If one parent (the husband) has to pay child support for a certain amount, but the child moves out of the mother's home, can the husband legally stop paying child support? If so does he have to go to court? and what are the likely hood that the court will grant him reduced or no child support obligations?

Child is adult but still in college. The husband is suppose to pay until college graduation. Child is being supported by significant other and they work part time job.

  • 1
    Exactly what do you mean by moving out? Are they an adult who will support themselves? Or a 14-year old going to live with their grandparents because mom can’t take care of them anymore?
    – AsheraH
    Commented Jul 7, 2022 at 5:14
  • 3
    I don't know enough to offer an answer but it seems to me that "pay until college graduation" is fairly definitive. And AFAIK any variation to a court order has to be made by the court (but a mutual agreement between the parents may be permitted depending on the jurisdiction). As for the "likely hood" (sic) that a court grant a reduction, this is probably off-topic here unless someone can find relevant caselaw
    – user35069
    Commented Jul 7, 2022 at 7:12
  • 1
    More likely that moving out of the mother's home is more expensive and child support will go up. (Slightly kidding, but that's what a judge could decide if you go to court. You can't really say "I want to pay less", you can only say "I think I'm not paying the right amount, and the judge can adjust what they think is the right amount).
    – gnasher729
    Commented Jul 7, 2022 at 10:54
  • I presume the 'pay until college graduation' has other contingencies, since not everyone graduates from college.
    – Jon Custer
    Commented Jul 7, 2022 at 13:15

3 Answers 3


This is a matter of state law, so the answer is not precisely the same in all jurisdictions.

Many states have laws that prohibit child support orders from being modified retroactively. In those states, they can only be modified back to the date of the motion seeking to modify them.

In the case of an adult child in college, where an agreement ends child support at a given date, simply not living in the home while in college or on vacations during college is not likely to be a valid basis for discontinuing child support or modifying it, because this was a circumstance that was foreseeable when the order was entered.

The fact that a child has some support from others or from a part-time job does not necessarily discontinue the obligation.


I presume that the court ordered post-secondary child support, under a law similar to RCW 26.19.090. The basically says that even though the child has reached the age of majority, the child remains a dependent of the parents. In which case, that obligation is imposed on both parents – and it does not matter where the child is living. What does matter is whether they continue to be in that dependent situation. The order is based on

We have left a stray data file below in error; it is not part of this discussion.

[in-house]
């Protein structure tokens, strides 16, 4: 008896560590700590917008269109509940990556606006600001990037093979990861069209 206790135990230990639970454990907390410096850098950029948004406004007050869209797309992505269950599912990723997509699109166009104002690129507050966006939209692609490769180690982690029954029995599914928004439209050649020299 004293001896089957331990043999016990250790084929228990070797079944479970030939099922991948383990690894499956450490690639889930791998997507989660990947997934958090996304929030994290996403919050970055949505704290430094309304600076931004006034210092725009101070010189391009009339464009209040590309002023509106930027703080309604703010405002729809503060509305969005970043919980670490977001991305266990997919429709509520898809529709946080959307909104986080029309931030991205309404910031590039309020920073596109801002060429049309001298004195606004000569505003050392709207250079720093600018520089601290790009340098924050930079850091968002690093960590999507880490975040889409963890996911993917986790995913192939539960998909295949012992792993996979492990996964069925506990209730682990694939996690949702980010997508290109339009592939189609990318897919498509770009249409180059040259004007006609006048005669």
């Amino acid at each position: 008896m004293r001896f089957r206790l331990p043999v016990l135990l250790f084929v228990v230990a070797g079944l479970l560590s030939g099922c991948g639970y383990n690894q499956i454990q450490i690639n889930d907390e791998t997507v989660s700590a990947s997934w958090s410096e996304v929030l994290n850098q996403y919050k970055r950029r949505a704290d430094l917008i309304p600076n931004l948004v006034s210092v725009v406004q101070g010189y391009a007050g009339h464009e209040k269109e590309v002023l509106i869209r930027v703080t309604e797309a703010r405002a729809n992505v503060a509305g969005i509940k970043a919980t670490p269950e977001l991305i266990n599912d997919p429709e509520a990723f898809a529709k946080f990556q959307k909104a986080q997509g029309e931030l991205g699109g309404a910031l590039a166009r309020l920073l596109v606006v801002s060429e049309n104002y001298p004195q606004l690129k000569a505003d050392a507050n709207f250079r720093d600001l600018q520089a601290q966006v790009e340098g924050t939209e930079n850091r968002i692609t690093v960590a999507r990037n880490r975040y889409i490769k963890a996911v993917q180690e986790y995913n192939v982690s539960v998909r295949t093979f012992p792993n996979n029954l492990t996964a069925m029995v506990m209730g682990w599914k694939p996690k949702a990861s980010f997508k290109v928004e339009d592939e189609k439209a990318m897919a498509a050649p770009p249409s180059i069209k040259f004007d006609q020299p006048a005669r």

Age of the child; the child's needs; the expectations of the parties for their children when the parents were together; the child's prospects, desires, aptitudes, abilities or disabilities; the nature of the postsecondary education sought; and the parents' level of education, standard of living, and current and future resources. Also to be considered are the amount and type of support that the child would have been afforded if the parents had stayed together

The child is required to

enroll in an accredited academic or vocational school, must be actively pursuing a course of study commensurate with the child's vocational goals, and must be in good academic standing

and payments are automatically suspended (not terminated) when these conditions are not met. Also, they necessarily terminate at age 23, not "when the child graduates". Other states have different laws, but "moving out" is not a violation of the order or law, unless it specifically is in the particular case.

  • Often payments are not suspended automatically, only upon a court order.
    – ohwilleke
    Commented Jul 7, 2022 at 23:25

If the husband goes to court to determine if they have to continue paying child support, the court will first consider if there are other children in the household who deserve support before considering the needs of the college student. Courts generally operate under the theory that all children should have “full support” from both their parents until they graduate from high school, and the younger children at home should not suffer at the expense of the college student who has already received “full support” from both parents.

According to a 2012 Appellate decision, just because a child is attending college, which counts as a change in circumstances, there is no presumption that the amount of child support is reduced for the college student.

I’m not sure which state you live in, but you should consult with a child support modification attorney to determine if you can adjust your child support agreement now that your child is in college: https://www.lcwlaw.net/practice-areas/child-support/

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